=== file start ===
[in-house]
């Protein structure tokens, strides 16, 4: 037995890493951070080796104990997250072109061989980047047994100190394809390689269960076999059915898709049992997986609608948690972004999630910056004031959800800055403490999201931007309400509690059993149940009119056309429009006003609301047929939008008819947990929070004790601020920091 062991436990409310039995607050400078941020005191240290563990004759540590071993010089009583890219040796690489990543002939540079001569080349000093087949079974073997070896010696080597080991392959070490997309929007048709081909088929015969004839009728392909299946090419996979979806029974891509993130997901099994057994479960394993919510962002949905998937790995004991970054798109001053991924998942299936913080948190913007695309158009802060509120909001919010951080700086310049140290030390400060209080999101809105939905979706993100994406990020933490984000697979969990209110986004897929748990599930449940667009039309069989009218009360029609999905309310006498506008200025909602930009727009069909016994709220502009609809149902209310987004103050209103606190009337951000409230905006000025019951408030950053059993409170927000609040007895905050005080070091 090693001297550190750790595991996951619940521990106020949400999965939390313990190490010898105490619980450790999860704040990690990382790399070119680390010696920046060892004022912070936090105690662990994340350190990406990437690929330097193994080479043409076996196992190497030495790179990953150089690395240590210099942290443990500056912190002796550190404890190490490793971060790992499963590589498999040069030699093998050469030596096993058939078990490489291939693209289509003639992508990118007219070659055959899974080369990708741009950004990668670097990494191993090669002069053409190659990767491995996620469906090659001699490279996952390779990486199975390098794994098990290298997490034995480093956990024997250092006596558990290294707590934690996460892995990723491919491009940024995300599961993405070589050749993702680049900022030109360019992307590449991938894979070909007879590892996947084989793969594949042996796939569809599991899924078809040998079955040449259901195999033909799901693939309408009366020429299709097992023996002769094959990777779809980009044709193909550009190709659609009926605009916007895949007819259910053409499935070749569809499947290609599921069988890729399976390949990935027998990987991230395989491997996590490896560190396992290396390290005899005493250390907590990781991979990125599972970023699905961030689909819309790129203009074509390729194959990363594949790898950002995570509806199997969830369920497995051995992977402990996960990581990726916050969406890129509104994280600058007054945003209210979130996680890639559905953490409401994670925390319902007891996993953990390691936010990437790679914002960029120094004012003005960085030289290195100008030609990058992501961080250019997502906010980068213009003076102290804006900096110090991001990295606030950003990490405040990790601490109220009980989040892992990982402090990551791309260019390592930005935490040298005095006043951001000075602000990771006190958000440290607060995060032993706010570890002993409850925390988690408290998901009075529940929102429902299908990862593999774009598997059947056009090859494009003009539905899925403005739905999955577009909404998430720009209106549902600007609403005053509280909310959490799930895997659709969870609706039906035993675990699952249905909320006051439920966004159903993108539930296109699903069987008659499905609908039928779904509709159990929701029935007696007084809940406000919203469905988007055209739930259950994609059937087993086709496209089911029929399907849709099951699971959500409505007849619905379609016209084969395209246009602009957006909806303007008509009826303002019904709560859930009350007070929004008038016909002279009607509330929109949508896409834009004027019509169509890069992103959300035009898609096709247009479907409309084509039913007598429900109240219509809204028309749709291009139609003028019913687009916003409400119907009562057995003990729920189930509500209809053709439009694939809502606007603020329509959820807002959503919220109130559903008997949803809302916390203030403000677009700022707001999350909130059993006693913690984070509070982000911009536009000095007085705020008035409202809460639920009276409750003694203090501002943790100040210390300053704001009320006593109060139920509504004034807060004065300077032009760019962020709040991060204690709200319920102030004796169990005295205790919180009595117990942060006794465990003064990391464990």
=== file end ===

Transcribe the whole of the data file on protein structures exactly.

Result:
[in-house]
């Protein structure tokens, strides 16, 4: 037995890493951070080796104990997250072109061989980047047994100190394809390689269960076999059915898709049992997986609608948690972004999630910056004031959800800055403490999201931007309400509690059993149940009119056309429009006003609301047929939008008819947990929070004790601020920091 062991436990409310039995607050400078941020005191240290563990004759540590071993010089009583890219040796690489990543002939540079001569080349000093087949079974073997070896010696080597080991392959070490997309929007048709081909088929015969004839009728392909299946090419996979979806029974891509993130997901099994057994479960394993919510962002949905998937790995004991970054798109001053991924998942299936913080948190913007695309158009802060509120909001919010951080700086310049140290030390400060209080999101809105939905979706993100994406990020933490984000697979969990209110986004897929748990599930449940667009039309069989009218009360029609999905309310006498506008200025909602930009727009069909016994709220502009609809149902209310987004103050209103606190009337951000409230905006000025019951408030950053059993409170927000609040007895905050005080070091 090693001297550190750790595991996951619940521990106020949400999965939390313990190490010898105490619980450790999860704040990690990382790399070119680390010696920046060892004022912070936090105690662990994340350190990406990437690929330097193994080479043409076996196992190497030495790179990953150089690395240590210099942290443990500056912190002796550190404890190490490793971060790992499963590589498999040069030699093998050469030596096993058939078990490489291939693209289509003639992508990118007219070659055959899974080369990708741009950004990668670097990494191993090669002069053409190659990767491995996620469906090659001699490279996952390779990486199975390098794994098990290298997490034995480093956990024997250092006596558990290294707590934690996460892995990723491919491009940024995300599961993405070589050749993702680049900022030109360019992307590449991938894979070909007879590892996947084989793969594949042996796939569809599991899924078809040998079955040449259901195999033909799901693939309408009366020429299709097992023996002769094959990777779809980009044709193909550009190709659609009926605009916007895949007819259910053409499935070749569809499947290609599921069988890729399976390949990935027998990987991230395989491997996590490896560190396992290396390290005899005493250390907590990781991979990125599972970023699905961030689909819309790129203009074509390729194959990363594949790898950002995570509806199997969830369920497995051995992977402990996960990581990726916050969406890129509104994280600058007054945003209210979130996680890639559905953490409401994670925390319902007891996993953990390691936010990437790679914002960029120094004012003005960085030289290195100008030609990058992501961080250019997502906010980068213009003076102290804006900096110090991001990295606030950003990490405040990790601490109220009980989040892992990982402090990551791309260019390592930005935490040298005095006043951001000075602000990771006190958000440290607060995060032993706010570890002993409850925390988690408290998901009075529940929102429902299908990862593999774009598997059947056009090859494009003009539905899925403005739905999955577009909404998430720009209106549902600007609403005053509280909310959490799930895997659709969870609706039906035993675990699952249905909320006051439920966004159903993108539930296109699903069987008659499905609908039928779904509709159990929701029935007696007084809940406000919203469905988007055209739930259950994609059937087993086709496209089911029929399907849709099951699971959500409505007849619905379609016209084969395209246009602009957006909806303007008509009826303002019904709560859930009350007070929004008038016909002279009607509330929109949508896409834009004027019509169509890069992103959300035009898609096709247009479907409309084509039913007598429900109240219509809204028309749709291009139609003028019913687009916003409400119907009562057995003990729920189930509500209809053709439009694939809502606007603020329509959820807002959503919220109130559903008997949803809302916390203030403000677009700022707001999350909130059993006693913690984070509070982000911009536009000095007085705020008035409202809460639920009276409750003694203090501002943790100040210390300053704001009320006593109060139920509504004034807060004065300077032009760019962020709040991060204690709200319920102030004796169990005295205790919180009595117990942060006794465990003064990391464990």